Fr. Giles Hibbert OP


Giles Hibbert OP was born in 1923 into a distinguished military family. He was brought up in a country house in Wiltshire where his father, Major General Hugh Hibbert DSO was the local squire and leader in the Anglican parish.  Giles was educated at Uppingham and went into the army and saw active service as an engineer during the Second World War and later in Korea. The army sent him to Cambridge to study for an engineering degree, but while there he heard his true calling. He gave up his degree course, was received into the Catholic Church and joined the Order of Preachers (Dominicans). He was sent to study at Louvain and moved on to Oxford where he completed a doctorate.

After some time teaching at Blackfriars Oxford and in the university, where he taught Plato and Aristotle as well as Hebrew and Biblical Studies, he was appointed chaplain to the Catholics at Sheffield University where he spent eight fulfilling and rewarding years. After two years as chaplain at York University, he ended up living alone in a small house in the Peak district which the order bought for him. He became very active as chaplain to the local Newman circle. From there he ran Blackfriars Publications, set up in 1993 under the patronage of Timothy Radcliffe, until his health forced him to return to live in community. In 2009 he moved to the Dominican House on Haverstock Hill in London and in December 2012 to Cambridge where he had a happy final year of life.  

Giles was a person of strong principle; as was stated in his funeral eulogy, he had a temperamental impatience with hypocrisy, pomposity, limp piety and self-deception in others. He was quite prepared to criticise the official teachings and workings of the Catholic Church.  He was one of the fifty-five priests who wrote to the The Times in August 1968 to show their disapproval of Pope Paul VI's unilateral declaration, in the face of the opposition of the papal commission, of Humanae Vitae.  A battle with the Inquisition resulted in an editorial about him in The Guardian of which he was ever afterwards immensely proud.  This principled nature also led him to become a founder member of the Gay Christian Movement (now Lesbian & Gay Christian Movement) and, in 1977, its first vice president.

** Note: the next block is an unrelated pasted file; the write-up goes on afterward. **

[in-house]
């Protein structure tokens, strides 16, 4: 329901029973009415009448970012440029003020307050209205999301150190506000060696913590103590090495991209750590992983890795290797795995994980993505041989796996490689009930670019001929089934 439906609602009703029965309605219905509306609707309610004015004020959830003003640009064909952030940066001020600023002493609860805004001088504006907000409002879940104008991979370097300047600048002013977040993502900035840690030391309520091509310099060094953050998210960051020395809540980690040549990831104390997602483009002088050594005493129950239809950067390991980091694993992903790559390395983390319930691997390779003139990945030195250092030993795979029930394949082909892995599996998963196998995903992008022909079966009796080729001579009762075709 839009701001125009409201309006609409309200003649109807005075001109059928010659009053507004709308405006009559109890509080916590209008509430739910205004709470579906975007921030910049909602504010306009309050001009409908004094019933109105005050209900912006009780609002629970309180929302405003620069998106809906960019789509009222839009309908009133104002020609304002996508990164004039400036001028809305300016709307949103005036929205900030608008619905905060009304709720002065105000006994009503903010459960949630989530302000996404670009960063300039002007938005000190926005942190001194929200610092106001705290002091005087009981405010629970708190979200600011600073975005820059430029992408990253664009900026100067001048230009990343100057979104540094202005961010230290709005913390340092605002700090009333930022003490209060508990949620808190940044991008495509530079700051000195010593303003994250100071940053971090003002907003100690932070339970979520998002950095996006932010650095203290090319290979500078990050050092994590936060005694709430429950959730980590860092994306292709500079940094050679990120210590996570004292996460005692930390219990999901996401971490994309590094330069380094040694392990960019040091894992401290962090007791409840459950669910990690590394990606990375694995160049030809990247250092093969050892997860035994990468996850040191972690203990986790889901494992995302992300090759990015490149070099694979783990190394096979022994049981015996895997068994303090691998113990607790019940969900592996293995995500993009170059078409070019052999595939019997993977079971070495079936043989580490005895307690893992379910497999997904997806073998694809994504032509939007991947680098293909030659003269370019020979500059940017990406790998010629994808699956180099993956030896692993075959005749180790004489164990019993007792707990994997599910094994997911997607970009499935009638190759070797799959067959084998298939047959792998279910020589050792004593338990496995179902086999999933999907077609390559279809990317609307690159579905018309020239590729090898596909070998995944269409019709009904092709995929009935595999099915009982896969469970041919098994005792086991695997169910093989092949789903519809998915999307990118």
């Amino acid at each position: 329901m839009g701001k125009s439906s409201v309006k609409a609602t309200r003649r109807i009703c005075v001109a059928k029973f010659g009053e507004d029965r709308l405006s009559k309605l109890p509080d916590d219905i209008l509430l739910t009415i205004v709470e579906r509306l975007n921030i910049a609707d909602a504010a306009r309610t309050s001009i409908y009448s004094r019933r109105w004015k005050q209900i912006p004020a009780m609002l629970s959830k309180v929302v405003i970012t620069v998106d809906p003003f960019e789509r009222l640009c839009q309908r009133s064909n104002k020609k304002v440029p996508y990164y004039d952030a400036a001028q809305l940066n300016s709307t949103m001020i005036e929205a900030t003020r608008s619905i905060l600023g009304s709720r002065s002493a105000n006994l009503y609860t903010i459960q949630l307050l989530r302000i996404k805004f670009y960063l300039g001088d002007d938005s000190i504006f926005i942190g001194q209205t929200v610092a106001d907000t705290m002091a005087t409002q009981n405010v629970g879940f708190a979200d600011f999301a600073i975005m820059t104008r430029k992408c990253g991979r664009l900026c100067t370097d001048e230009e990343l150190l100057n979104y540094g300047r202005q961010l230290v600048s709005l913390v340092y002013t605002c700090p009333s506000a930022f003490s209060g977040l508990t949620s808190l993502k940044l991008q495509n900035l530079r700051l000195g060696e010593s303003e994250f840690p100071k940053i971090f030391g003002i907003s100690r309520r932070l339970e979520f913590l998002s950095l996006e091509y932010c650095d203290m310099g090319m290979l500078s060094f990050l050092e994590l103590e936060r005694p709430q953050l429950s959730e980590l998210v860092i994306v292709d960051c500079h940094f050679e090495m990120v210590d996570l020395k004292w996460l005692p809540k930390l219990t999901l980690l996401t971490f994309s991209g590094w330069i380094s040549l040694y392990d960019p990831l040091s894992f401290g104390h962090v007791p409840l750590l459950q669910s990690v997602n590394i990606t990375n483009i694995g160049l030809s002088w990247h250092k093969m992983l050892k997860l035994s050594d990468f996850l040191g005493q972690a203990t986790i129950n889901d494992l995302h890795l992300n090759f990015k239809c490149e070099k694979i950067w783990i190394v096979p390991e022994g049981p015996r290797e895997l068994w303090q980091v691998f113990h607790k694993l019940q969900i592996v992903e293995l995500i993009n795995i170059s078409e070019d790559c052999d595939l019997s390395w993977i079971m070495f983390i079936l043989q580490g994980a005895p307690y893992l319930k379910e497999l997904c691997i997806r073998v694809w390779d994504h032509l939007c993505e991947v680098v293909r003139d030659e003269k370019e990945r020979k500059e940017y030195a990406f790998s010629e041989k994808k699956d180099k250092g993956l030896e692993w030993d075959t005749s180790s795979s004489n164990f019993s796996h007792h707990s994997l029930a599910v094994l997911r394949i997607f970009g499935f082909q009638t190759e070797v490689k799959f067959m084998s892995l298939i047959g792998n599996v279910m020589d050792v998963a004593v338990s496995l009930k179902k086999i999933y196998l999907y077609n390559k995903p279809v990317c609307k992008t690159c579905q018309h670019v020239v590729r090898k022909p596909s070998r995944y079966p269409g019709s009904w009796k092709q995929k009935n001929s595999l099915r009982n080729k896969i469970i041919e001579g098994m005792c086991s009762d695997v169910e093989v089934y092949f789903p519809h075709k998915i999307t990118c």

During his time on the board of LGCM, Giles consistently maintained that the Movement's concern should be with the Church's understanding and acceptance of human sexuality in its entirety. That may seem obvious now, but it wasn't in 1977, when the specific concerns of gay male Anglican clergy tended to dominate the agenda. Giles also publicly defended Denis Lemon, the editor of Gay News, in the blasphemy proceedings brought by Mary Whitehouse, and contributed a chapter to the influential book Towards a Theology of Gay Liberation, edited by Malcolm Macourt and published by SCM. His work with his order meant that he was unable to remain on the board of LGCM for a long time; however he remained a strong supporter of LGCM and of Catholics for a Changing Church, for whom he wrote several articles.

Giles died in December 2013, at the age of 84, at the end of a long and often painful illness.

(This biographical statement taken from an obituary written for LGCM by Michael Egan and an obituary posted on Catholics for a Changing Church, December 28, 2013.)

Biography Date: April, 2014


Catholic (Roman) | Lesbian and Gay Christian Movement (United Kingdom) | Activist (religious institutions) | United Kingdom


“Fr. Giles Hibbert OP | Profile”, LGBTQ Religious Archives Network, accessed July 19, 2024, https://lgbtqreligiousarchives.org/profiles/giles-hibbert-op.


“ I was a student at Oxford, and between 1969 and 1971  I often went to Mass at Blackfriars. Giles was a towering figure with a brilliant sense of humour and an infectious giggle, as well as a razor sharp mind. A girlfriend of mine once referred to him as the hobbit, because his hairy feet were visible in his open sandals, a nickname not really appropriate for his size. We often drank with him, standing in the Lamb and Flag, when he was both amusing and serious by turns. We loved being with him,  He was a real presence  and one of my fondest memories of Oxford. ”
 – as remembered by David Martinage on December 28, 2021

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